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Quote:
Originally Posted by Dryseals View Post
Green you get two years use, reds you get five.

ELC can last a lot longer then that. I used to run a Diesel shop and there are little testing strips available similar to PH testing strips. We ran trucks for well over a decade on ELC and I never saw one of them that tested bad. I have also seen it made in black and blue colors, but it all works the same.
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post #13 of 36 Old 06-13-2021, 12:01 PM
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Quote:
Originally Posted by mudbfun View Post
If your cooling system is not efficient enough to handle 70/30 anti freeze, then I would suggest that the anti-freeze is not the problem. And as Jeepfeller is demonstrating, a richer mix increases the boil over point. If you need to run cooler, try a cooler thermostat.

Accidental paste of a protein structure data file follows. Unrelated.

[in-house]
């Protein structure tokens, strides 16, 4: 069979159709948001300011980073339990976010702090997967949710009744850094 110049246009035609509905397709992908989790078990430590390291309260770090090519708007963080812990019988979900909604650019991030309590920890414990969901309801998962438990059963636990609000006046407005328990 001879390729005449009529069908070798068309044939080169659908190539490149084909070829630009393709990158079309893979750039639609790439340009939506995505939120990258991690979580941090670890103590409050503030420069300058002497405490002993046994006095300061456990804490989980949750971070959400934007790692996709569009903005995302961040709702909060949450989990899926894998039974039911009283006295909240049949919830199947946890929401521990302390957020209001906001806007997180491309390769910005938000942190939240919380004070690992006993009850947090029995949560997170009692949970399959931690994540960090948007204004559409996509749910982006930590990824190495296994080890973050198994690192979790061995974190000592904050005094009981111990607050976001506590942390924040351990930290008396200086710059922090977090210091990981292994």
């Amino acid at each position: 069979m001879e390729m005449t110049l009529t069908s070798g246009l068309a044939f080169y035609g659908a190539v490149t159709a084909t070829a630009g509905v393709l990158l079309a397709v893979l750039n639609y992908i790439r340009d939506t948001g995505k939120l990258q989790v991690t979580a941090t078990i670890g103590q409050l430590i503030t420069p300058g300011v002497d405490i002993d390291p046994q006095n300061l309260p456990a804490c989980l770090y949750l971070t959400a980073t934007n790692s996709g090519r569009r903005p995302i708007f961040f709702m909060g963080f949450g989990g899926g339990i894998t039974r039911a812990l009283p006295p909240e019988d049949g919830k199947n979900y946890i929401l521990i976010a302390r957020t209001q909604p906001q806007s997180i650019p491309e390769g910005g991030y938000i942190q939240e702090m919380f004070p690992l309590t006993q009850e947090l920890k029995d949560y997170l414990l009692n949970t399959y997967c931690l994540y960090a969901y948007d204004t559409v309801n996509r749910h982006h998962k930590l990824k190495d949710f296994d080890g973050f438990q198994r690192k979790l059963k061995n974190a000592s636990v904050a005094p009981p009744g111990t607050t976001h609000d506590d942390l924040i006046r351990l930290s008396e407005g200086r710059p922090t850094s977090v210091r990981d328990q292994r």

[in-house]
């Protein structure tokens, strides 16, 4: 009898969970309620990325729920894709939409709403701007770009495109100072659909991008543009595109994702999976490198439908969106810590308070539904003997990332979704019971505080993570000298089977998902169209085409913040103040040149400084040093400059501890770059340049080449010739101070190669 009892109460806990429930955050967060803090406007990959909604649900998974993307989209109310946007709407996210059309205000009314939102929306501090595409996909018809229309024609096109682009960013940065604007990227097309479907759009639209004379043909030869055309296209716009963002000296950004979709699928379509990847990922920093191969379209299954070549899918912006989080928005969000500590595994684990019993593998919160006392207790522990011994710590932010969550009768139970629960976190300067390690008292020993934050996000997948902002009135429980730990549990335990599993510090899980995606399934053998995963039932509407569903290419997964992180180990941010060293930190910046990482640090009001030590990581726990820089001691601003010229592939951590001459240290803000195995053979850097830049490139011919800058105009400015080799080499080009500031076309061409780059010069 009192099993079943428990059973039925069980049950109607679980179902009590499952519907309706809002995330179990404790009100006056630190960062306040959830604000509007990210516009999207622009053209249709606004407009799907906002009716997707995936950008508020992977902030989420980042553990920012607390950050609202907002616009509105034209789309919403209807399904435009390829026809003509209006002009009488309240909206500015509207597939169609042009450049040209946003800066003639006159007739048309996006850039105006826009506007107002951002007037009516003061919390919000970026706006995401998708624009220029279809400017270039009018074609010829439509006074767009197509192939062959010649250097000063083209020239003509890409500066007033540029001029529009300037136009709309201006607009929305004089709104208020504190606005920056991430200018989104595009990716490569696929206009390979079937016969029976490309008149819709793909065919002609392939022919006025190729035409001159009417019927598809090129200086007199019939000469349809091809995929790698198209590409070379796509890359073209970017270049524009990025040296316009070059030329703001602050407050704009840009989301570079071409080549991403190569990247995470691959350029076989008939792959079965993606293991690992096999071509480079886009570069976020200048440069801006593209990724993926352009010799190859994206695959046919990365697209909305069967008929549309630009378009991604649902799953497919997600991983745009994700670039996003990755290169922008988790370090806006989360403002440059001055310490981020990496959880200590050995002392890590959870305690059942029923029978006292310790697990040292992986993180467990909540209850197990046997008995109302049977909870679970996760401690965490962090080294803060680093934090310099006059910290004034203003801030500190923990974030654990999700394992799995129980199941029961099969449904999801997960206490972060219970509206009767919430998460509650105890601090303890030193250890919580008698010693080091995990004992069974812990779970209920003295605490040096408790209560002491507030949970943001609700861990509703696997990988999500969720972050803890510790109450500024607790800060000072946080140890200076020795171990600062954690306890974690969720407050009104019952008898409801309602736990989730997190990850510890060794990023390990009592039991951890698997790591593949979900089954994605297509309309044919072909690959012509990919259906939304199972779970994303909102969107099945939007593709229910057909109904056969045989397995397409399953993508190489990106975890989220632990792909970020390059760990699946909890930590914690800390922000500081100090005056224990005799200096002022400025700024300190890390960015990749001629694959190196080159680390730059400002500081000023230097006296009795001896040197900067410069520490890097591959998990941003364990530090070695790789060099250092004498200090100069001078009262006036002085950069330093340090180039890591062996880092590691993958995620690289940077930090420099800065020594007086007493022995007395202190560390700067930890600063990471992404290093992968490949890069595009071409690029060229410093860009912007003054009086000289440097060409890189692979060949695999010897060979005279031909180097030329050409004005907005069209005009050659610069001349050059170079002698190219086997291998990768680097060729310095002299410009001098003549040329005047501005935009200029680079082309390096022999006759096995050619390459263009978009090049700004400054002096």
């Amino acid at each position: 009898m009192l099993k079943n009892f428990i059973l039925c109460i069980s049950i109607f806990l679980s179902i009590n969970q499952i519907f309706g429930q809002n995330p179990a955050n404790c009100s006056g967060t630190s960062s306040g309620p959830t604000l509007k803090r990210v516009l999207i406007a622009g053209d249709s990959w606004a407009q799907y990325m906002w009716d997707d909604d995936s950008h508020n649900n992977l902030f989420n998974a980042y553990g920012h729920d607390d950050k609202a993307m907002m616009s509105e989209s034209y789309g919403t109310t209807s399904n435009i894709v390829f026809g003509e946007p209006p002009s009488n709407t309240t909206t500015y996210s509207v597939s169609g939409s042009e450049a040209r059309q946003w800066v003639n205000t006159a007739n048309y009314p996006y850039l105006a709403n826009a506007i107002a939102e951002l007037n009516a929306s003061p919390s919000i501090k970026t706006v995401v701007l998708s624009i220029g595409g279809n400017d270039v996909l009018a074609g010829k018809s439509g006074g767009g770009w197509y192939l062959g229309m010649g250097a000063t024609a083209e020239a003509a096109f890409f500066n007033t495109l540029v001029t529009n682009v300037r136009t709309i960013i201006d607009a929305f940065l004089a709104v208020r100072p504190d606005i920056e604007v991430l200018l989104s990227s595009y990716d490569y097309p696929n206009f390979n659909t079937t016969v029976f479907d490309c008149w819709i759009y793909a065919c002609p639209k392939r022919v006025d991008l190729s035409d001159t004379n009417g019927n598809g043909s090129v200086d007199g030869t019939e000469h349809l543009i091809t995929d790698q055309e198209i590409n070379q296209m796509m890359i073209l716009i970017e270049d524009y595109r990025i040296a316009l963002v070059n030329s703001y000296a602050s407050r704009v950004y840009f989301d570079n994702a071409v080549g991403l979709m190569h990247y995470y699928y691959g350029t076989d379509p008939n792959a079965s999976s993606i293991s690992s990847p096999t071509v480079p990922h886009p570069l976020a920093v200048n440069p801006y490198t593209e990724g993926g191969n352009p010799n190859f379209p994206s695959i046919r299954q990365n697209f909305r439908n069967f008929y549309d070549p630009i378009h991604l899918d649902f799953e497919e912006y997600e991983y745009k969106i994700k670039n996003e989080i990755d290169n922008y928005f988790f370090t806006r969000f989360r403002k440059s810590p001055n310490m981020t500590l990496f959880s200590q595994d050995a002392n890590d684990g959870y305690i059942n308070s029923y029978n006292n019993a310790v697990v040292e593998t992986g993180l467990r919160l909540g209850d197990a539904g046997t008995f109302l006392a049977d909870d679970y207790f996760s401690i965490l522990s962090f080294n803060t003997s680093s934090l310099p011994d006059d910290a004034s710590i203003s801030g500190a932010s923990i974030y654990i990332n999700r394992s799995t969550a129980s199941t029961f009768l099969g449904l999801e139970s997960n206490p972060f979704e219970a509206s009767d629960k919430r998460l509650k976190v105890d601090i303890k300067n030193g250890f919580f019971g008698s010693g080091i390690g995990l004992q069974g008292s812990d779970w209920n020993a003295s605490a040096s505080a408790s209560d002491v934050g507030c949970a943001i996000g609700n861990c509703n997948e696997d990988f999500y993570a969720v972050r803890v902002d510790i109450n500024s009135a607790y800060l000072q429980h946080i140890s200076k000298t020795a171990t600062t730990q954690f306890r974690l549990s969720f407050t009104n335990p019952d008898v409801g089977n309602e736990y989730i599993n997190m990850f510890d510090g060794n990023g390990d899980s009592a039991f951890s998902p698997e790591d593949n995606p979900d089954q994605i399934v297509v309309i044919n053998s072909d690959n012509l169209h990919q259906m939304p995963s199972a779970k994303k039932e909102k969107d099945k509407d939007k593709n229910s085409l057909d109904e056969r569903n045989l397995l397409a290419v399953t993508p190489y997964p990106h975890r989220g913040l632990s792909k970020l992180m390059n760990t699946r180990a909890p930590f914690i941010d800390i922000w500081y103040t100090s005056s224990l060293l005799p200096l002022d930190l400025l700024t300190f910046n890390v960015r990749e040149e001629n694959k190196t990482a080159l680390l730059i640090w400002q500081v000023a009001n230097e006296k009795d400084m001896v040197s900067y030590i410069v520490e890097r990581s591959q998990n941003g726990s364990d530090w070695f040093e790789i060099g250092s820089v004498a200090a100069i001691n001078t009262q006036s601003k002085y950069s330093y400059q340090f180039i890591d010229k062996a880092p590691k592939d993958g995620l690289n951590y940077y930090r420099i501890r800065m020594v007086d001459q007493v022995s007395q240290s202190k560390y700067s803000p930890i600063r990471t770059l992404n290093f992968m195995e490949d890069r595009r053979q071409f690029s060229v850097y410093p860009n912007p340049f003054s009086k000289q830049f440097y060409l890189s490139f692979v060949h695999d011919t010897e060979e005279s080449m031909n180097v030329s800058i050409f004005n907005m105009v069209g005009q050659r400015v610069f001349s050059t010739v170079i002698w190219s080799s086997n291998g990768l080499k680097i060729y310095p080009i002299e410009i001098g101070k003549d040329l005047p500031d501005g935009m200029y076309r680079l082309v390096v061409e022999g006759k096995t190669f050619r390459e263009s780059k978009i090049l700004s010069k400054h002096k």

Contrary to popular belief a "cooler" thermostat will not influence how cool an engine operates. It only allows the engine to begin/stop cooling when it opens/closes. It does nothing to prevent it from running hot. It will cause your heater not to function properly in the winter.

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post #14 of 36 Old 06-13-2021, 12:22 PM
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Originally Posted by JEEPFELLER View Post
70/30 allows for max protection and the possibility that I may have to add plain water should I get low my "Mix" is no where in sight. Yeah Bob!

What's all of this garbage supposed to mean?

-----JEEPFELLER
Different strokes for different folks!